“People are booking three or four venues and then deciding where they want to go and not letting the venues know that they are not going so it isn’t just one place that is being affected, it’s two or three from the same booking. I don’t think it hurts to take a small deposit.

“We had no-shows on Christmas Day. Some had even paid a deposit and still not turned up.”

He outlined how the wider society has lost its manners and how hospitality has borne the brunt of this.

Slocombe said: “It’s a bit of a reflection on general politeness, it’s so rude. If you didn’t turn up to your MOT, the garage would call you and say ‘you booked that spot so I am going to have to charge you for that’.

“If you don’t turn up for your dentist, you get charged. If you turn up to the dentist and you wait 40 minutes, they might say sorry but they don’t give you a discount. Whereas if someone turns up and waits 20 minutes because you’re busy they expect a free drink or something.

“­They are very wanting in our trade for us to bend over backwards and put things right instantly and yet people are surprised when they might lose their deposit because they don’t turn up.”

But, taking deposits is the answer, according to Stosie Madi – chef-patron of the Parkers Arms, Newton-in-Bowland, Lancashire.

She said: “We have stopped no shows. Up until two or three years ago we would have lost a good 20% of sales on busy days.

“We thought enough was enough and we implemented taking card details. Our booking conditions are very simple. We take credit card details, bookings are done automatically online, we don’t take telephone bookings any more so we don’t have to deal with it.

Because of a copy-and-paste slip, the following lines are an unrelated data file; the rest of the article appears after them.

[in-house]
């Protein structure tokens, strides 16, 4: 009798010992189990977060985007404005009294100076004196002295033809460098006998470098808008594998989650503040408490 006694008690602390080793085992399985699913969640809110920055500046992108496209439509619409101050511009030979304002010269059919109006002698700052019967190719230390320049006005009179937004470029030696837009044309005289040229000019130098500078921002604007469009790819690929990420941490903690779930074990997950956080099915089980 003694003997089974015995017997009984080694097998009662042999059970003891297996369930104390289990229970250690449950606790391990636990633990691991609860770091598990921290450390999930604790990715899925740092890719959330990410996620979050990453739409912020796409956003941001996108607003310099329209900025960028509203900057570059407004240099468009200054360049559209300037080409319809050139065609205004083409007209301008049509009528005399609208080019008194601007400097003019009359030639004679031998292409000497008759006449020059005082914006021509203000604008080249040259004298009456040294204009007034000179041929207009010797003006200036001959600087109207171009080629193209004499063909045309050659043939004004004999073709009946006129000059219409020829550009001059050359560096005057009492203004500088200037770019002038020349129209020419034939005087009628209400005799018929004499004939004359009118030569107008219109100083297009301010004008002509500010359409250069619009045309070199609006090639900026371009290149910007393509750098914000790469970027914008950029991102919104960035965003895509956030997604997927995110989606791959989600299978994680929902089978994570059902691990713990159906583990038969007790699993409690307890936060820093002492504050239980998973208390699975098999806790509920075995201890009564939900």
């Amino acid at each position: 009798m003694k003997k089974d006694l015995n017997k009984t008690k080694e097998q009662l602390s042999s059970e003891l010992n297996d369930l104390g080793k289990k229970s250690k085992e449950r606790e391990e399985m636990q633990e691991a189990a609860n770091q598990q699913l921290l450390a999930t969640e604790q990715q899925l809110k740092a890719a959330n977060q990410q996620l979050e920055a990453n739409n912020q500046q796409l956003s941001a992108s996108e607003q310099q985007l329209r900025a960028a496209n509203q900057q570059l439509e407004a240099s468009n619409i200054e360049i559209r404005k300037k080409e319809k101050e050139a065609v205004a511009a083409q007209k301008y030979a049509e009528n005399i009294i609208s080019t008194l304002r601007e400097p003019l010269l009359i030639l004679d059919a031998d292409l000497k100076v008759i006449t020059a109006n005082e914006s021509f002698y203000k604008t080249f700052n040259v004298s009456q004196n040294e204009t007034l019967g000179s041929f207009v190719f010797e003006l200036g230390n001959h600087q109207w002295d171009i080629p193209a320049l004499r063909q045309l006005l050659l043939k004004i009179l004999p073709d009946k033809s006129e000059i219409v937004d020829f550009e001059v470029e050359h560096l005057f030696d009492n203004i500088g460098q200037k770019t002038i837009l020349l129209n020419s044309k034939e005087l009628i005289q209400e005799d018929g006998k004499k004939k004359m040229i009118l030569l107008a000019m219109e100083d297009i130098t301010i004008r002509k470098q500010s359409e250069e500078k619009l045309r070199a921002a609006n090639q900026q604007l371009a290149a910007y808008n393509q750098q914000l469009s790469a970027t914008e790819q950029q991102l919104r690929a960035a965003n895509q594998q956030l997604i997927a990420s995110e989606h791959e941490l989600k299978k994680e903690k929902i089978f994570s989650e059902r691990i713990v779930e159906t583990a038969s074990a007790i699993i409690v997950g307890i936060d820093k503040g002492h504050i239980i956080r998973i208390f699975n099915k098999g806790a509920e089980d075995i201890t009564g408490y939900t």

“The terms and conditions say ‘because of the rural nature of our business we require 24 hours’ minimum cancellation notice otherwise, failing to do that or not showing, we charge £10 per head on the table booked’.

“Since we implemented this three years ago, we have had three no-shows. We had a dip in bookings to begin with and we still get the odd person who rings up to book a table.

“We ask for credit card details and if we can’t take them, we say we cannot take their booking. All bookings can only be taken with card details.

“Some customers will ask why and we tell them that we are a rural business, sometimes people don’t show up and we are out of pocket. We rarely have a problem and 99% of our bookings are online.

“I have had two situations where people could not show up on the day and they called us, explained their problem and, of course, we say that it is not a problem and we will cancel the booking and any potential charge.